A religious publication used data from a smartphone to determine the sexual orientation of a Roman Catholic official. This revealed a problem beyond the debate about church doctrine and priestly celibacy.

There are few restrictions in the U.S. on what companies can do about the huge amount of data they collect through web page visits, apps, and location tracking. This makes it difficult to stop similar spying on celebrities, politicians, and anyone else who is a target for another person’s curiosity or malice.

The U.S. Conference of Catholic Bishops announced Tuesday that Monsignor Jeffrey Burrill, its top administrator, had resigned. This was in response to a report from The Pillar, a Catholic news outlet, which probed Burrill’s private and romantic life.

The Pillar claimed it acquired “commercially available” data location data from an unknown vendor that “correlated” with Burrill’s phone in order to determine that Burrill had visited gay bars, private residences and while using Grindr (a popular gay dating app).

Alvaro Bedoya is the director of Georgetown Law School’s Center for Privacy and Technology.

Privacy activists have been calling for laws to prevent these abuses since the beginning, even though they are only available in a handful of states and in different forms in the United States. Bedoya stated that Burrill’s firing should highlight the danger and prompt Congress and the Federal Trade Commission into action.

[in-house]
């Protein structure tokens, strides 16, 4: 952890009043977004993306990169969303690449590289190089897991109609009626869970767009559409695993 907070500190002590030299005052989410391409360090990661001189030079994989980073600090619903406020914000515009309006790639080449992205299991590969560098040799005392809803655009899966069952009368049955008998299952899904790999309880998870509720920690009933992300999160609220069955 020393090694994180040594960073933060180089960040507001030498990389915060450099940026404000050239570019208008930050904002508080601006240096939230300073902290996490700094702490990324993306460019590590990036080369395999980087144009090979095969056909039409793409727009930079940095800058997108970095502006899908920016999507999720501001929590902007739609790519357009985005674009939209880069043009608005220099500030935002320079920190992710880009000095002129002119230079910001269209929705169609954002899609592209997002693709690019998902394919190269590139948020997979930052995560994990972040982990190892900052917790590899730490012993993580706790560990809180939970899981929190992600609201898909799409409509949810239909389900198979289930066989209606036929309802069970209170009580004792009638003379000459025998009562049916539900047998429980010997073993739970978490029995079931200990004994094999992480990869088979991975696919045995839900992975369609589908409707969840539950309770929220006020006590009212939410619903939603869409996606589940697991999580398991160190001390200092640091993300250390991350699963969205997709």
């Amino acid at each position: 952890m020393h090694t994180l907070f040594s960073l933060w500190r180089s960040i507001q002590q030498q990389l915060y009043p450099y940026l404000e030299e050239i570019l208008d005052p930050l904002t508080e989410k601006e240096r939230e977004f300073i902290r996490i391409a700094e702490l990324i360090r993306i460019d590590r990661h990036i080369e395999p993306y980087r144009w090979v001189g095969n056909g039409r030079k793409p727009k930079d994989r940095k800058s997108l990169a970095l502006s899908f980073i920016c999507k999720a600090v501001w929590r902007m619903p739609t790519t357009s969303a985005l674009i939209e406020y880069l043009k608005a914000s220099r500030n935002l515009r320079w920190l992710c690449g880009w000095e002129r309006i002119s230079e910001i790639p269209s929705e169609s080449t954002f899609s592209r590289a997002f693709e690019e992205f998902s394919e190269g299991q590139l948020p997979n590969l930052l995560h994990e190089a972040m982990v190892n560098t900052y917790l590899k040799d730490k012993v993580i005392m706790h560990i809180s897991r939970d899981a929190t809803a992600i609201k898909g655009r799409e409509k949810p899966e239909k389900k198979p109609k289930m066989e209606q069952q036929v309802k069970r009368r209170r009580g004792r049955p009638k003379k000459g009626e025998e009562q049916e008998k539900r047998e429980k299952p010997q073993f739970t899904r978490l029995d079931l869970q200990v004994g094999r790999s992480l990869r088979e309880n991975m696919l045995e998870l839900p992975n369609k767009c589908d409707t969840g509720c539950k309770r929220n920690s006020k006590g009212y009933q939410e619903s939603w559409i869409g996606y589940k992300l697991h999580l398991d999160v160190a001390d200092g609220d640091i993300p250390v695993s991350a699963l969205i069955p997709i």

He said privacy concerns are often understood in abstract terms. “When it really comes down to, ‘Can your employer fire you if you openly discuss your sexuality? “Can you live peacefully in an abusive relationship without fear?” Many victims of abuse take great care to make sure their abuser doesn’t find them.

Bedoya was a congressional staffer in 2012. He worked on legislation to ban apps that allowed abusers to secretly track victims’ locations using smartphone data. It was not passed.

Bedoya stated, “No one can claim that this is a surprise.” “No one can claim they were not warned.”

Privacy advocates warn that personal and location data, which is collected by advertisers and sold to brokers for the purpose of identifying individuals, are not as secure as they should be. The laws that regulate tracking require explicit consent from the individual being followed. They say that both technical and legal protections are needed to allow smartphone users to push back.

Burrill was accused of “serial sexual misconduct” according to The Pillar — homosexual activity is considered sinful in Catholic doctrine and priests must remain celibate. According to the website, it is focused on investigative journalism that can help the Church better fulfill its sacred mission of salvation of souls.

The editors of the publication didn’t respond Thursday to inquiries about how they got the data. According to the report, the data was obtained from one of the app signal data brokers. The publication also hired an independent data consulting firm for authentication.